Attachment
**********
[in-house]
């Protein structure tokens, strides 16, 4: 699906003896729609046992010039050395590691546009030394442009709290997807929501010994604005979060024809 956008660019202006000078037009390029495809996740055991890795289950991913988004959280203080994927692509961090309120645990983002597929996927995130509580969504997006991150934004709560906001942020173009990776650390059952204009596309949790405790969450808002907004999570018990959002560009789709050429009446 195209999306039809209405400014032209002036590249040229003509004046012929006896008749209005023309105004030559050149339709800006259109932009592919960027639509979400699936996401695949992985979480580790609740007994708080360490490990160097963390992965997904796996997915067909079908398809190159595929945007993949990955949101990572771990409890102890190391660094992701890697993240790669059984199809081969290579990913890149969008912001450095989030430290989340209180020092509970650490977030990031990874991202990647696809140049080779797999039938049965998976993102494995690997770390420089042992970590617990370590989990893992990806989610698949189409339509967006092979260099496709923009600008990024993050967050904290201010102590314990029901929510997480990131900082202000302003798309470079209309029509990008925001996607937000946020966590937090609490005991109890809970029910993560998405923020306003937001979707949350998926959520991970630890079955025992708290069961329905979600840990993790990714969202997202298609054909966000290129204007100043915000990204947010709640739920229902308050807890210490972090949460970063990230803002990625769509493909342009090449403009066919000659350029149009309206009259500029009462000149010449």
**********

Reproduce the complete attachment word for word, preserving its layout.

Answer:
[in-house]
């Protein structure tokens, strides 16, 4: 699906003896729609046992010039050395590691546009030394442009709290997807929501010994604005979060024809 956008660019202006000078037009390029495809996740055991890795289950991913988004959280203080994927692509961090309120645990983002597929996927995130509580969504997006991150934004709560906001942020173009990776650390059952204009596309949790405790969450808002907004999570018990959002560009789709050429009446 195209999306039809209405400014032209002036590249040229003509004046012929006896008749209005023309105004030559050149339709800006259109932009592919960027639509979400699936996401695949992985979480580790609740007994708080360490490990160097963390992965997904796996997915067909079908398809190159595929945007993949990955949101990572771990409890102890190391660094992701890697993240790669059984199809081969290579990913890149969008912001450095989030430290989340209180020092509970650490977030990031990874991202990647696809140049080779797999039938049965998976993102494995690997770390420089042992970590617990370590989990893992990806989610698949189409339509967006092979260099496709923009600008990024993050967050904290201010102590314990029901929510997480990131900082202000302003798309470079209309029509990008925001996607937000946020966590937090609490005991109890809970029910993560998405923020306003937001979707949350998926959520991970630890079955025992708290069961329905979600840990993790990714969202997202298609054909966000290129204007100043915000990204947010709640739920229902308050807890210490972090949460970063990230803002990625769509493909342009090449403009066919000659350029149009309206009259500029009462000149010449």